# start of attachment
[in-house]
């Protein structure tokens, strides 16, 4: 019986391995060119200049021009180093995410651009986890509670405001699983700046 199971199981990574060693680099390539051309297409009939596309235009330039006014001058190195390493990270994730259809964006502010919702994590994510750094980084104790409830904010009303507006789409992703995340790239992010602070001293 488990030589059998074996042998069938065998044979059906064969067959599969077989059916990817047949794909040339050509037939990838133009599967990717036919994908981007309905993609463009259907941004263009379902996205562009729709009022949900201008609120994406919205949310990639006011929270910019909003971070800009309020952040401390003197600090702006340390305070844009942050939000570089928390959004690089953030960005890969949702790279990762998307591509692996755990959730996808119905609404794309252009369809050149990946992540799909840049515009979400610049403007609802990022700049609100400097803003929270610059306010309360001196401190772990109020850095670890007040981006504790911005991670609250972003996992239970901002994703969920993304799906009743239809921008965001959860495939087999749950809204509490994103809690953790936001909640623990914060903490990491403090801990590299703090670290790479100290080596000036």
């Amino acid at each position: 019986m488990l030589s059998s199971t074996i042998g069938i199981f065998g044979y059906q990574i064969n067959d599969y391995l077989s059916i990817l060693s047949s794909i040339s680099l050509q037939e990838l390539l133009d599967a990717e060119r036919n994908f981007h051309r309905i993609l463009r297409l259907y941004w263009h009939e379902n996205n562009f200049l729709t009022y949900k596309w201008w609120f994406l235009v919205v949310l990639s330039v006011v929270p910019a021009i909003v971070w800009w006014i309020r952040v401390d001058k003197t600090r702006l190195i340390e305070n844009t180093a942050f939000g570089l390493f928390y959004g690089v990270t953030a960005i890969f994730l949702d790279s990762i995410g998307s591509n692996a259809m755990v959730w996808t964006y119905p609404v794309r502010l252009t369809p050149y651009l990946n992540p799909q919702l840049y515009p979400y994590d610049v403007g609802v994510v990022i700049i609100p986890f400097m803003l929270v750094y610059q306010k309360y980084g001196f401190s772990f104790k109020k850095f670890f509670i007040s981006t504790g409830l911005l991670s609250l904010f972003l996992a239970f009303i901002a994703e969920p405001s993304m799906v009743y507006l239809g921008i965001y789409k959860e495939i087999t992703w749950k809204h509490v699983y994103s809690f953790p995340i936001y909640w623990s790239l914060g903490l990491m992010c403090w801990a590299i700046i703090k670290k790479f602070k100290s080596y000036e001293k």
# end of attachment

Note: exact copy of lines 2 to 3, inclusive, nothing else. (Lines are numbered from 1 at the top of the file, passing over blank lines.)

């Protein structure tokens, strides 16, 4: 019986391995060119200049021009180093995410651009986890509670405001699983700046 199971199981990574060693680099390539051309297409009939596309235009330039006014001058190195390493990270994730259809964006502010919702994590994510750094980084104790409830904010009303507006789409992703995340790239992010602070001293 488990030589059998074996042998069938065998044979059906064969067959599969077989059916990817047949794909040339050509037939990838133009599967990717036919994908981007309905993609463009259907941004263009379902996205562009729709009022949900201008609120994406919205949310990639006011929270910019909003971070800009309020952040401390003197600090702006340390305070844009942050939000570089928390959004690089953030960005890969949702790279990762998307591509692996755990959730996808119905609404794309252009369809050149990946992540799909840049515009979400610049403007609802990022700049609100400097803003929270610059306010309360001196401190772990109020850095670890007040981006504790911005991670609250972003996992239970901002994703969920993304799906009743239809921008965001959860495939087999749950809204509490994103809690953790936001909640623990914060903490990491403090801990590299703090670290790479100290080596000036």
């Amino acid at each position: 019986m488990l030589s059998s199971t074996i042998g069938i199981f065998g044979y059906q990574i064969n067959d599969y391995l077989s059916i990817l060693s047949s794909i040339s680099l050509q037939e990838l390539l133009d599967a990717e060119r036919n994908f981007h051309r309905i993609l463009r297409l259907y941004w263009h009939e379902n996205n562009f200049l729709t009022y949900k596309w201008w609120f994406l235009v919205v949310l990639s330039v006011v929270p910019a021009i909003v971070w800009w006014i309020r952040v401390d001058k003197t600090r702006l190195i340390e305070n844009t180093a942050f939000g570089l390493f928390y959004g690089v990270t953030a960005i890969f994730l949702d790279s990762i995410g998307s591509n692996a259809m755990v959730w996808t964006y119905p609404v794309r502010l252009t369809p050149y651009l990946n992540p799909q919702l840049y515009p979400y994590d610049v403007g609802v994510v990022i700049i609100p986890f400097m803003l929270v750094y610059q306010k309360y980084g001196f401190s772990f104790k109020k850095f670890f509670i007040s981006t504790g409830l911005l991670s609250l904010f972003l996992a239970f009303i901002a994703e969920p405001s993304m799906v009743y507006l239809g921008i965001y789409k959860e495939i087999t992703w749950k809204h509490v699983y994103s809690f953790p995340i936001y909640w623990s790239l914060g903490l990491m992010c403090w801990a590299i700046i703090k670290k790479f602070k100290s080596y000036e001293k």